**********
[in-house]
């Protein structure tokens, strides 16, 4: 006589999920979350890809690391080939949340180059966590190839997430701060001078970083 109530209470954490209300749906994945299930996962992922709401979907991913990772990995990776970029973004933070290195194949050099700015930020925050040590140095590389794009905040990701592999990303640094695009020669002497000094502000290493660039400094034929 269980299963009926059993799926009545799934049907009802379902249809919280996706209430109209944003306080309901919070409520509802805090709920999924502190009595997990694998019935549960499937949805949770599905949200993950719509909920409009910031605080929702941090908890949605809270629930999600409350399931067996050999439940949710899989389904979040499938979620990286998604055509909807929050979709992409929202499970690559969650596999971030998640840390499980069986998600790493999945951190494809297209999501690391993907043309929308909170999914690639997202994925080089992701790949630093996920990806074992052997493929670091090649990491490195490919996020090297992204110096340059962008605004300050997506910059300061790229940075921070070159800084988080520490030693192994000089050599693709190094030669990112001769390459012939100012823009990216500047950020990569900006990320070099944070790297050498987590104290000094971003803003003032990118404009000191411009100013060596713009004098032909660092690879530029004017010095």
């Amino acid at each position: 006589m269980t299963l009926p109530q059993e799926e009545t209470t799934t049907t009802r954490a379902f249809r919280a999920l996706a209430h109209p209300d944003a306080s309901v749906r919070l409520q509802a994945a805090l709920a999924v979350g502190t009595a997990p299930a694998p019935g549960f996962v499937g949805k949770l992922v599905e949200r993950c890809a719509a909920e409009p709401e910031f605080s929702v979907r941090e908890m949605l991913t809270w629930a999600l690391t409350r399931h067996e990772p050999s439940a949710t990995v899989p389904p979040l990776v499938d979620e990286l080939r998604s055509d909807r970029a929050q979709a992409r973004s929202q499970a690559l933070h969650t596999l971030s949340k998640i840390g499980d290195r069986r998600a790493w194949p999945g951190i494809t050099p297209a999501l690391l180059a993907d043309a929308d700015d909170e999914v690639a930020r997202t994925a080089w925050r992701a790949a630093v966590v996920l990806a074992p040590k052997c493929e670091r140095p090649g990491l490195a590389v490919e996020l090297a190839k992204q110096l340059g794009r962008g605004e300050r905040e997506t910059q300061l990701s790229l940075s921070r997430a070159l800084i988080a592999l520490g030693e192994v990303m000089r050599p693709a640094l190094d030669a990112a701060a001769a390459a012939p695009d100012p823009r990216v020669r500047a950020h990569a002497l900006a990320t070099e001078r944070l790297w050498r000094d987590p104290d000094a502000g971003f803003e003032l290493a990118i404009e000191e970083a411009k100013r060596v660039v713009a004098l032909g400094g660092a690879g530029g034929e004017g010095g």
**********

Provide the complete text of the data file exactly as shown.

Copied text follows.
[in-house]
């Protein structure tokens, strides 16, 4: 006589999920979350890809690391080939949340180059966590190839997430701060001078970083 109530209470954490209300749906994945299930996962992922709401979907991913990772990995990776970029973004933070290195194949050099700015930020925050040590140095590389794009905040990701592999990303640094695009020669002497000094502000290493660039400094034929 269980299963009926059993799926009545799934049907009802379902249809919280996706209430109209944003306080309901919070409520509802805090709920999924502190009595997990694998019935549960499937949805949770599905949200993950719509909920409009910031605080929702941090908890949605809270629930999600409350399931067996050999439940949710899989389904979040499938979620990286998604055509909807929050979709992409929202499970690559969650596999971030998640840390499980069986998600790493999945951190494809297209999501690391993907043309929308909170999914690639997202994925080089992701790949630093996920990806074992052997493929670091090649990491490195490919996020090297992204110096340059962008605004300050997506910059300061790229940075921070070159800084988080520490030693192994000089050599693709190094030669990112001769390459012939100012823009990216500047950020990569900006990320070099944070790297050498987590104290000094971003803003003032990118404009000191411009100013060596713009004098032909660092690879530029004017010095």
């Amino acid at each position: 006589m269980t299963l009926p109530q059993e799926e009545t209470t799934t049907t009802r954490a379902f249809r919280a999920l996706a209430h109209p209300d944003a306080s309901v749906r919070l409520q509802a994945a805090l709920a999924v979350g502190t009595a997990p299930a694998p019935g549960f996962v499937g949805k949770l992922v599905e949200r993950c890809a719509a909920e409009p709401e910031f605080s929702v979907r941090e908890m949605l991913t809270w629930a999600l690391t409350r399931h067996e990772p050999s439940a949710t990995v899989p389904p979040l990776v499938d979620e990286l080939r998604s055509d909807r970029a929050q979709a992409r973004s929202q499970a690559l933070h969650t596999l971030s949340k998640i840390g499980d290195r069986r998600a790493w194949p999945g951190i494809t050099p297209a999501l690391l180059a993907d043309a929308d700015d909170e999914v690639a930020r997202t994925a080089w925050r992701a790949a630093v966590v996920l990806a074992p040590k052997c493929e670091r140095p090649g990491l490195a590389v490919e996020l090297a190839k992204q110096l340059g794009r962008g605004e300050r905040e997506t910059q300061l990701s790229l940075s921070r997430a070159l800084i988080a592999l520490g030693e192994v990303m000089r050599p693709a640094l190094d030669a990112a701060a001769a390459a012939p695009d100012p823009r990216v020669r500047a950020h990569a002497l900006a990320t070099e001078r944070l790297w050498r000094d987590p104290d000094a502000g971003f803003e003032l290493a990118i404009e000191e970083a411009k100013r060596v660039v713009a004098l032909g400094g660092a690879g530029g034929e004017g010095g």